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More than 1.4 billion people, most of them in developing countries, work in hazardous settings or occupations. Despite international efforts, the number of workers in vulnerable employment increases by around 11 million each year. Developing countries seldom have enforceable occupational and environmental regulations. Occupational health should have high priority on the international agenda, but occupational safety and health (OSH) regulations and laws cover only about 10% of workers in developing countries and do not include many major hazardous industries and occupations. Progress in bringing occupational health to the industrializing countries is painfully slow. In some of the poorest countries, there has been no progress at all.

The world’s workforce sustains more than 370 million injuries every year, a figure that would be much higher if reliable reporting existed. Only 15% of workers worldwide have access to specialized occupational health services that provide for prevention of occupational risks, health surveillance, training in safe working methods, first aid, and consulting with employers on occupational health and safety. The global epidemic of occupational injury and disease is not new. It is inherent in the nature of industrial development that poorer countries adopt hazardous production. The resultant epidemic of injuries and illnesses is compounded by the rapid transfer of hazardous industries no longer compatible with developed country government regulation. While international standards appear to obligate employers to provide occupational health and safety procedures, and to pay for occupational injury and disease, inadequate prevention, detection, and compensation undermine these standards.

There are nearly 3 million workers known to die each year from occupational accidents and occupational diseases. More people die from traumatic work-related injuries in China than in any other country or region in the world. High workplace fatality figures are also seen in India and in sub-Saharan Africa. The vast majority of these deaths are avoidable and preventable. Occupational cancer is responsible for almost a third of all work-related deaths. Circulatory diseases are the second most common cause of death, accounting for almost a quarter of deaths. Acute traumatic injuries account for just under one-fifth of deaths attributable to work, followed by communicable diseases and respiratory diseases.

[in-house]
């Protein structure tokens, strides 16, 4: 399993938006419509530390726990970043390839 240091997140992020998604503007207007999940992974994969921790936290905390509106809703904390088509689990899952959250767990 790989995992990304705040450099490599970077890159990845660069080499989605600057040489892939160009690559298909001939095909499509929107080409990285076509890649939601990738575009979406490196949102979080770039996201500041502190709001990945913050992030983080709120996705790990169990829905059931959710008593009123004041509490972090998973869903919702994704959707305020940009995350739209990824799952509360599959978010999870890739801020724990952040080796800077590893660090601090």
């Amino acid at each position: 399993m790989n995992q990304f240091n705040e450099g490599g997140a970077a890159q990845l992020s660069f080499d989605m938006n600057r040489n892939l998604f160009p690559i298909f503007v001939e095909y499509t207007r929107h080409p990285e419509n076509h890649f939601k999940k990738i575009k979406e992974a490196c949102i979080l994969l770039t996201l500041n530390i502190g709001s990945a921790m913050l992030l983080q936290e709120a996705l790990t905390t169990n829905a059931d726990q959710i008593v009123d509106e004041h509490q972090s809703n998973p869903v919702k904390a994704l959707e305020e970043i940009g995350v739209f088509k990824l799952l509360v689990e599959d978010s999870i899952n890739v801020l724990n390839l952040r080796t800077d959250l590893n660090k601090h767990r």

Occupational injuries and diseases have a profound effect on the health of the world’s population. Occupational injuries and diseases play an even more important role in developing countries, where 70% of the working population of the world lives. Occupational injuries and diseases have a serious impact on the economy of all countries. Occupational injuries and diseases cause permanent disabilities and economic losses amounting to 4–6% of national incomes, costs to developing countries in excess of $10 trillion. These preventable injuries and diseases also have profound impacts on the work productivity, income, and social well-being of workers and their families. Often ignored is the reality that a single occupational injury or illness can tip an entire family into poverty.

Musculoskeletal disorders account for nearly half ...

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